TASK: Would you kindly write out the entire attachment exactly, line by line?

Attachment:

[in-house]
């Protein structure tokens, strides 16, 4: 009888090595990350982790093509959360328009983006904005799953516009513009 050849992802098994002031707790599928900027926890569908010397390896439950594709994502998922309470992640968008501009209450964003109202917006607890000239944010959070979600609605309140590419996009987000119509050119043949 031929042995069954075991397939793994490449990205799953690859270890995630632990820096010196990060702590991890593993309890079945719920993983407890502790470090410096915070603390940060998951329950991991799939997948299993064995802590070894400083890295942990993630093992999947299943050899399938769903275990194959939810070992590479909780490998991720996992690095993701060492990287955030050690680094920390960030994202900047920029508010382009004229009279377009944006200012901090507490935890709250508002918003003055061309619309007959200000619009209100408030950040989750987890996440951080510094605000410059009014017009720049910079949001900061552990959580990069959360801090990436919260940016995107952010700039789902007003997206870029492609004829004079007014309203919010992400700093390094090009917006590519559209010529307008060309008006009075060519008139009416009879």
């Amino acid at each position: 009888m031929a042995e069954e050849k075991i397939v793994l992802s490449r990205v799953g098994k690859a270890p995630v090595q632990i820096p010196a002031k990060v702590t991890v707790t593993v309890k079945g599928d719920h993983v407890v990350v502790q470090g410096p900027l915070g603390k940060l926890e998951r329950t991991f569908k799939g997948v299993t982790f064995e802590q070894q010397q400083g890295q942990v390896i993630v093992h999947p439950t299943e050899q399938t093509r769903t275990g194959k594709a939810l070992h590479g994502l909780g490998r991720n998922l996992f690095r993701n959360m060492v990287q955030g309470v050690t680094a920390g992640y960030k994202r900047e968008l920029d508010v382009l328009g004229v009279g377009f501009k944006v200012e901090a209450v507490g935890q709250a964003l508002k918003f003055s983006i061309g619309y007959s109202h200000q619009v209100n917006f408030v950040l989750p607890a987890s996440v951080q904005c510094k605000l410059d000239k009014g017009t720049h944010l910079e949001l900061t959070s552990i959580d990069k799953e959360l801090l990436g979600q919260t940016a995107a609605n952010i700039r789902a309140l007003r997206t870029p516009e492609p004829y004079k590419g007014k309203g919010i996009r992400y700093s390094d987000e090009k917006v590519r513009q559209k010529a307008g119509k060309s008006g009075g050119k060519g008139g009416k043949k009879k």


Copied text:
[in-house]
């Protein structure tokens, strides 16, 4: 009888090595990350982790093509959360328009983006904005799953516009513009 050849992802098994002031707790599928900027926890569908010397390896439950594709994502998922309470992640968008501009209450964003109202917006607890000239944010959070979600609605309140590419996009987000119509050119043949 031929042995069954075991397939793994490449990205799953690859270890995630632990820096010196990060702590991890593993309890079945719920993983407890502790470090410096915070603390940060998951329950991991799939997948299993064995802590070894400083890295942990993630093992999947299943050899399938769903275990194959939810070992590479909780490998991720996992690095993701060492990287955030050690680094920390960030994202900047920029508010382009004229009279377009944006200012901090507490935890709250508002918003003055061309619309007959200000619009209100408030950040989750987890996440951080510094605000410059009014017009720049910079949001900061552990959580990069959360801090990436919260940016995107952010700039789902007003997206870029492609004829004079007014309203919010992400700093390094090009917006590519559209010529307008060309008006009075060519008139009416009879």
């Amino acid at each position: 009888m031929a042995e069954e050849k075991i397939v793994l992802s490449r990205v799953g098994k690859a270890p995630v090595q632990i820096p010196a002031k990060v702590t991890v707790t593993v309890k079945g599928d719920h993983v407890v990350v502790q470090g410096p900027l915070g603390k940060l926890e998951r329950t991991f569908k799939g997948v299993t982790f064995e802590q070894q010397q400083g890295q942990v390896i993630v093992h999947p439950t299943e050899q399938t093509r769903t275990g194959k594709a939810l070992h590479g994502l909780g490998r991720n998922l996992f690095r993701n959360m060492v990287q955030g309470v050690t680094a920390g992640y960030k994202r900047e968008l920029d508010v382009l328009g004229v009279g377009f501009k944006v200012e901090a209450v507490g935890q709250a964003l508002k918003f003055s983006i061309g619309y007959s109202h200000q619009v209100n917006f408030v950040l989750p607890a987890s996440v951080q904005c510094k605000l410059d000239k009014g017009t720049h944010l910079e949001l900061t959070s552990i959580d990069k799953e959360l801090l990436g979600q919260t940016a995107a609605n952010i700039r789902a309140l007003r997206t870029p516009e492609p004829y004079k590419g007014k309203g919010i996009r992400y700093s390094d987000e090009k917006v590519r513009q559209k010529a307008g119509k060309s008006g009075g050119k060519g008139g009416k043949k009879k």